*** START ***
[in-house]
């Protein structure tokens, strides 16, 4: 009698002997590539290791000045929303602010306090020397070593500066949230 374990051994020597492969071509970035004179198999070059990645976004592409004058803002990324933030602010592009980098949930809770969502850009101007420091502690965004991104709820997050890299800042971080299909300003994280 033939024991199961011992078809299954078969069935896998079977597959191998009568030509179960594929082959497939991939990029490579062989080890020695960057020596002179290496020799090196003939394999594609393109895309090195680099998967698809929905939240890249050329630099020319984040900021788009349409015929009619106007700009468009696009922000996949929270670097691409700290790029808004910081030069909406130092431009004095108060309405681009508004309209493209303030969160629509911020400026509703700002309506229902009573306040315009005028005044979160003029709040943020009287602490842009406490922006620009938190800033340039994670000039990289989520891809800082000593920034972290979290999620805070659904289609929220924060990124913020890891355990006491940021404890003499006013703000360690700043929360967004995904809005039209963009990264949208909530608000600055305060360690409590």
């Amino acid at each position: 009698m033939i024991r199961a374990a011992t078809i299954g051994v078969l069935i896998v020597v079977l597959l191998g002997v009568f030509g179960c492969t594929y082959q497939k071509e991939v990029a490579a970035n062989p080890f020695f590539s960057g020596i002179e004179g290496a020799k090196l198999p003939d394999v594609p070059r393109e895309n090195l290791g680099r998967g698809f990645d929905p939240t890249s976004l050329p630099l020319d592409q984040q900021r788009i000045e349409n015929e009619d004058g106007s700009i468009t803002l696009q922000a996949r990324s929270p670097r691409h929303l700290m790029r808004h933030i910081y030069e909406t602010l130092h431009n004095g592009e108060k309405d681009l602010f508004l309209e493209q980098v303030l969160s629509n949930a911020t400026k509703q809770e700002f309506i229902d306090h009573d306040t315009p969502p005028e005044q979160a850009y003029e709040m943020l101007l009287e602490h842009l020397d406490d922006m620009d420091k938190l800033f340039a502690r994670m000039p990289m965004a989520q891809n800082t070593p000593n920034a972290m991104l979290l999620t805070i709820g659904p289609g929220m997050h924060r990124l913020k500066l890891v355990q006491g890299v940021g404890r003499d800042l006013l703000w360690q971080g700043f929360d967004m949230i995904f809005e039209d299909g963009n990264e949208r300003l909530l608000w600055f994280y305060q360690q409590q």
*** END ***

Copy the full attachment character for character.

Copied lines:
[in-house]
């Protein structure tokens, strides 16, 4: 009698002997590539290791000045929303602010306090020397070593500066949230 374990051994020597492969071509970035004179198999070059990645976004592409004058803002990324933030602010592009980098949930809770969502850009101007420091502690965004991104709820997050890299800042971080299909300003994280 033939024991199961011992078809299954078969069935896998079977597959191998009568030509179960594929082959497939991939990029490579062989080890020695960057020596002179290496020799090196003939394999594609393109895309090195680099998967698809929905939240890249050329630099020319984040900021788009349409015929009619106007700009468009696009922000996949929270670097691409700290790029808004910081030069909406130092431009004095108060309405681009508004309209493209303030969160629509911020400026509703700002309506229902009573306040315009005028005044979160003029709040943020009287602490842009406490922006620009938190800033340039994670000039990289989520891809800082000593920034972290979290999620805070659904289609929220924060990124913020890891355990006491940021404890003499006013703000360690700043929360967004995904809005039209963009990264949208909530608000600055305060360690409590």
């Amino acid at each position: 009698m033939i024991r199961a374990a011992t078809i299954g051994v078969l069935i896998v020597v079977l597959l191998g002997v009568f030509g179960c492969t594929y082959q497939k071509e991939v990029a490579a970035n062989p080890f020695f590539s960057g020596i002179e004179g290496a020799k090196l198999p003939d394999v594609p070059r393109e895309n090195l290791g680099r998967g698809f990645d929905p939240t890249s976004l050329p630099l020319d592409q984040q900021r788009i000045e349409n015929e009619d004058g106007s700009i468009t803002l696009q922000a996949r990324s929270p670097r691409h929303l700290m790029r808004h933030i910081y030069e909406t602010l130092h431009n004095g592009e108060k309405d681009l602010f508004l309209e493209q980098v303030l969160s629509n949930a911020t400026k509703q809770e700002f309506i229902d306090h009573d306040t315009p969502p005028e005044q979160a850009y003029e709040m943020l101007l009287e602490h842009l020397d406490d922006m620009d420091k938190l800033f340039a502690r994670m000039p990289m965004a989520q891809n800082t070593p000593n920034a972290m991104l979290l999620t805070i709820g659904p289609g929220m997050h924060r990124l913020k500066l890891v355990q006491g890299v940021g404890r003499d800042l006013l703000w360690q971080g700043f929360d967004m949230i995904f809005e039209d299909g963009n990264e949208r300003l909530l608000w600055f994280y305060q360690q409590q």